Employers Add 253,000 Jobs in April, Unemployment Dips to 3.4 Percent

A much hotter-than-expected jobs market saw 253,000 jobs created in April – much higher than the expected 180,000 economists were predicting heading into this morning’s report from the Bureau of Labor Statistics.


As a result, the unemployment rate has dipped to 3.4 percent, down from 3.5 percent in March.

More from the Wall Street Journal:

Employers added an average of 345,000 jobs a month in January through March this year, a historically strong gain but down from about 400,000 a month in 2022. Weekly jobless claims, a proxy for layoffs, have climbed this year, and job openings fell to a two-year low in March.

“The job market is still solid, it is still tight, but it’s not growing as rapidly as it was,” said David Berson, chief U.S. economist at Cumberland Advisors.

Slowing Economic Growth

The Federal Reserve Board has been taking several actions to slow the economy down as part of its efforts to counter the hot inflation that has plagued the economy (and consumers).

As the Wall Street Journal points out, there are signs that this is working.

Other indicators point to slowing economic growth. U.S. gross domestic product rose at an inflation- and seasonally-adjusted 1.1% annual rate from January to March, compared with 2.6% growth in the fourth quarter. Businesses cut back on investments, while the housing market remained weak.

Demand for metal parts has slowed over the past 18 months at Birmingham, Ala., manufacturer DSW Cutting, President Chris McIlvaine said. DSW makes parts used in tractors, lawn mowers and electrical hardware.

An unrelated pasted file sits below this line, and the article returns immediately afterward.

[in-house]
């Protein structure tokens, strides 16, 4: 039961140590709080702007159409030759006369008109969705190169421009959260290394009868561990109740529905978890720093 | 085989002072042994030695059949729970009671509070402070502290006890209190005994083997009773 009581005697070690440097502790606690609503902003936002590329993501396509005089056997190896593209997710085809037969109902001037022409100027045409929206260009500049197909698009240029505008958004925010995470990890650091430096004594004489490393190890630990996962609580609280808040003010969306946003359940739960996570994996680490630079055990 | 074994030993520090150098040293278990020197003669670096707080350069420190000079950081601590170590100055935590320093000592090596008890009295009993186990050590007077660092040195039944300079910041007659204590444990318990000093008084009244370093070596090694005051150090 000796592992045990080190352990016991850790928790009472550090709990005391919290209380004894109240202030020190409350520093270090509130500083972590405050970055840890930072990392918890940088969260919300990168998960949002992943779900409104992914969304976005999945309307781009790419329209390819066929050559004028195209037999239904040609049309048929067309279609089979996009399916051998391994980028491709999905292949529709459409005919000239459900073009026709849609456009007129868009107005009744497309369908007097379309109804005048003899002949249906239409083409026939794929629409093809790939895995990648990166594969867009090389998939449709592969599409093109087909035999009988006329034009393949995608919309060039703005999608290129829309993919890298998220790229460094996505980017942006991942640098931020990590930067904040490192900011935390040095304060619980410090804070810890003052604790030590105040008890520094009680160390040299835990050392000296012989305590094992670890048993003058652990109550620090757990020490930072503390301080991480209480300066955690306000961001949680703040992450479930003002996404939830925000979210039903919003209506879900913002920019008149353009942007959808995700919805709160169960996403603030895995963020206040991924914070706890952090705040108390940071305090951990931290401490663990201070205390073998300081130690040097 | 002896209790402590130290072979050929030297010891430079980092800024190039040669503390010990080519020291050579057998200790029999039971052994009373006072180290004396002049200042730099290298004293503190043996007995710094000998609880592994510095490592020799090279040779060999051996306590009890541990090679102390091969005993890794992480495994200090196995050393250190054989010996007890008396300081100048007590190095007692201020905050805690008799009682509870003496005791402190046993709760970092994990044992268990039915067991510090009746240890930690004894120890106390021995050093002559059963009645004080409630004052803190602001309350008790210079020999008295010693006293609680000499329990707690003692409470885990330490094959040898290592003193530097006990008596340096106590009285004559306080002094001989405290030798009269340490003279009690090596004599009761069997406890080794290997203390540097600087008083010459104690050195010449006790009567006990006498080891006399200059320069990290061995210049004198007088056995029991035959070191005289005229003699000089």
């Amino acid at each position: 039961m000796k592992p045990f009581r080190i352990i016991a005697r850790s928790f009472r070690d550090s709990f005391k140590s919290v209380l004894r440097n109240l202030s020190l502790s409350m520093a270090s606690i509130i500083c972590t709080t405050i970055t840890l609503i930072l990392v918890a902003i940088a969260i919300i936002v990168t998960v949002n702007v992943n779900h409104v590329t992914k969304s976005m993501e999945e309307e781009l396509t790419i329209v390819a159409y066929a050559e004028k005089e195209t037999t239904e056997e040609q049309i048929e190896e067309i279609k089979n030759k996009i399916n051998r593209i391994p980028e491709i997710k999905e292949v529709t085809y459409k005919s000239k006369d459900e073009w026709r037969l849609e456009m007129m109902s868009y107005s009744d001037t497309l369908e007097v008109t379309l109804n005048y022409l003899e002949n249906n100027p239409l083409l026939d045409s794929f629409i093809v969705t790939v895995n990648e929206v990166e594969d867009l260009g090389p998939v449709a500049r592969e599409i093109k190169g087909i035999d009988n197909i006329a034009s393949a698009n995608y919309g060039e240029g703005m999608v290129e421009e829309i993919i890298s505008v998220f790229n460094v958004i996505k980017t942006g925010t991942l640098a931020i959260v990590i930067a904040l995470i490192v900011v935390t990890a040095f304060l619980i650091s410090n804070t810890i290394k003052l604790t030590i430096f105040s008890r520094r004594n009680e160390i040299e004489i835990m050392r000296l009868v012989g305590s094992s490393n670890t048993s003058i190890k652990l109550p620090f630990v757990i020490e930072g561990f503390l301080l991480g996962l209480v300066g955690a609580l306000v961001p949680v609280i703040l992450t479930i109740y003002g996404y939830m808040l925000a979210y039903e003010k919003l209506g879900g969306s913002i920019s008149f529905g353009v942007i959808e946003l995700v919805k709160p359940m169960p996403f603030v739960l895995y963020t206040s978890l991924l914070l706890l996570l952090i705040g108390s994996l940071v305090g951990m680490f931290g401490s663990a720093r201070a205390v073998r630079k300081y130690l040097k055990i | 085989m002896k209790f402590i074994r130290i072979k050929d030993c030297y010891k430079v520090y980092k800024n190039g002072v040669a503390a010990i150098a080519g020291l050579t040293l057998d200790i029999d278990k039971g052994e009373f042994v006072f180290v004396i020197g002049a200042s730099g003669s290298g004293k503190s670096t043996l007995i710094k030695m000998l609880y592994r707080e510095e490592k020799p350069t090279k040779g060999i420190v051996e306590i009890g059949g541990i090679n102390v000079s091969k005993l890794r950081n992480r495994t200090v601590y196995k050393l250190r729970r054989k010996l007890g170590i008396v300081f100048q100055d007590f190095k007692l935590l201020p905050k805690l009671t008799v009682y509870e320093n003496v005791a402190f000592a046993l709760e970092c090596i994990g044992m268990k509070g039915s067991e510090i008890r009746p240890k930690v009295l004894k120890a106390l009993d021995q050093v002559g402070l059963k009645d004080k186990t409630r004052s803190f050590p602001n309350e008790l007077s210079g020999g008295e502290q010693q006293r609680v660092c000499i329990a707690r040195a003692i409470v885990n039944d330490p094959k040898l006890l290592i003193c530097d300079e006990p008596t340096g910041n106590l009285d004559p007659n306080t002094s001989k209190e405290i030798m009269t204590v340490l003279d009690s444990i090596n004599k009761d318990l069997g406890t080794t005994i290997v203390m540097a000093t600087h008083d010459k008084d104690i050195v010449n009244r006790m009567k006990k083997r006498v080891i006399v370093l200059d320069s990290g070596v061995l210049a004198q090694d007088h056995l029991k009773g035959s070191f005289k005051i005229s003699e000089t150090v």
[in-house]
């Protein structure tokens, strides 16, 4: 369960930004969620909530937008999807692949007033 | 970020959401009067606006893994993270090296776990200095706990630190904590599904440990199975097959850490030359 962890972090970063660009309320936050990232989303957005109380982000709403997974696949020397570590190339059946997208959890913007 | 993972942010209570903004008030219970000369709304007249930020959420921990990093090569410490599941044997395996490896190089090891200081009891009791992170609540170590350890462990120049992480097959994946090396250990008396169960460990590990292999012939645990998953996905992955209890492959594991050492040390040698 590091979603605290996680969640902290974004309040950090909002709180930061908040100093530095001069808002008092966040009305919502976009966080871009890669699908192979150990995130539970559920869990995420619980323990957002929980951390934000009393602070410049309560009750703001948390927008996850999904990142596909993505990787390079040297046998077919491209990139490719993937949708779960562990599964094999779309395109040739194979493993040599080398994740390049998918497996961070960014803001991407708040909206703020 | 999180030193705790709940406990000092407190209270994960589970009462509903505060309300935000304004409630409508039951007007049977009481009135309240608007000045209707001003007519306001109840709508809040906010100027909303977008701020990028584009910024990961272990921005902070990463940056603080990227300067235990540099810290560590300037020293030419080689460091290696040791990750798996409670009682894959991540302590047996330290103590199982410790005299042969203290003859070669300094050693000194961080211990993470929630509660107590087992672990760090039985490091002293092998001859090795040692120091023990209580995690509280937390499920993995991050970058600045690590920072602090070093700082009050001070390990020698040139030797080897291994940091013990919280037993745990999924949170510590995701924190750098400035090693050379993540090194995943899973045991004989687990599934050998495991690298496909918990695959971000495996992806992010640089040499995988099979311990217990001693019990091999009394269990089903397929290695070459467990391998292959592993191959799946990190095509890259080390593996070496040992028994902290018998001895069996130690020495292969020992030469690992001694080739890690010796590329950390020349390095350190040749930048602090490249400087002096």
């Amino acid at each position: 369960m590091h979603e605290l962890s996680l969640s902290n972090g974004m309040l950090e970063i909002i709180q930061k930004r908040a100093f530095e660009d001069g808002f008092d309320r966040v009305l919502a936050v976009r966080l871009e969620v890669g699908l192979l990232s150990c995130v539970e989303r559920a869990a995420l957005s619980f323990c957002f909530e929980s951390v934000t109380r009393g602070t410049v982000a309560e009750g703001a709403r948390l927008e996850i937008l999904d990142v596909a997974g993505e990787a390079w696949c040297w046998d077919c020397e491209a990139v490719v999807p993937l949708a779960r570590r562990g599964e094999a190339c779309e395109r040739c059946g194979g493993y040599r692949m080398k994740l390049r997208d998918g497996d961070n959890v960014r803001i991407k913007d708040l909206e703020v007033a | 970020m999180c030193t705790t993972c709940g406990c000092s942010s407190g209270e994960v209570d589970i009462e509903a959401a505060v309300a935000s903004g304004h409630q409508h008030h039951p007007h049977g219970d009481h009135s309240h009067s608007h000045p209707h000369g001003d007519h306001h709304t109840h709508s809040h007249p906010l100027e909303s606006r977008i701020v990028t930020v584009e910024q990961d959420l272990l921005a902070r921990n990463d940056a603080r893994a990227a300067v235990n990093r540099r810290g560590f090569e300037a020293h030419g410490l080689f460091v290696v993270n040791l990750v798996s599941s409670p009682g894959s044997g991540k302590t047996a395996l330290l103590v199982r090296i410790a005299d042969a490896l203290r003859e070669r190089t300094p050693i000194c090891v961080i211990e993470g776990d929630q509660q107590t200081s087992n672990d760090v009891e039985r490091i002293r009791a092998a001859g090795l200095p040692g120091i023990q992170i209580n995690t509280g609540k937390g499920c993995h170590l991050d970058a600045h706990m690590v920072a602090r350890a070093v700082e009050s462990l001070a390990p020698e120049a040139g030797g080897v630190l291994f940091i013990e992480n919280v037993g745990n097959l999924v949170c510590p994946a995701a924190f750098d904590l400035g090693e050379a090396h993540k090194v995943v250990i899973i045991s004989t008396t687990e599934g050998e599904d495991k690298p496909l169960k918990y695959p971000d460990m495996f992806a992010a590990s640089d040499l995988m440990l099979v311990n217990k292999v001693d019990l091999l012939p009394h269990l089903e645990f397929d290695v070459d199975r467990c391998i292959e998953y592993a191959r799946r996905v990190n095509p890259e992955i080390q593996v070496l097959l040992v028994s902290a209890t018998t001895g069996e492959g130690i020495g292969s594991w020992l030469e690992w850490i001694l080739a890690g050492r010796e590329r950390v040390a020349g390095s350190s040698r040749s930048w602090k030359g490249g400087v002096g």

Weaker sales and production volumes mean less need for workers. The 75-person company is looking to hire four employees, fewer than it sought to hire in 2021 when business was booming.


Earlier this week, the Fed announced its tenth consecutive rate hike in its efforts to fight inflation. This came despite another bank failure when feds seized First Republic Bank and sold its assets to JPMorgan/Chase. It led to more debates inside and outside of the Fed over whether or not to continue raising the interest rate.

From WSJ:

Officials considered skipping a rate increase in March after the failures of two regional lenders, Silicon Valley Bank and Signature Bank, raised worries about a bank-funding crisis. But they concluded that the stresses had calmed enough on the eve of their March 22 decision to move ahead with an increase.

Federal regulators recently seized another regional lenderFirst Republic Bank, orchestrating a sale to JPMorgan Chase. The banking stress could lead to tighter lending conditions for businesses and households that ultimately results in layoffs. Workers, meanwhile, could be more hesitant to search for new jobs.

The Fed is sticking to its goal of getting inflation down to 2 percent, but future rate hikes may be on hold until the banking sector stabilizes a bit more.


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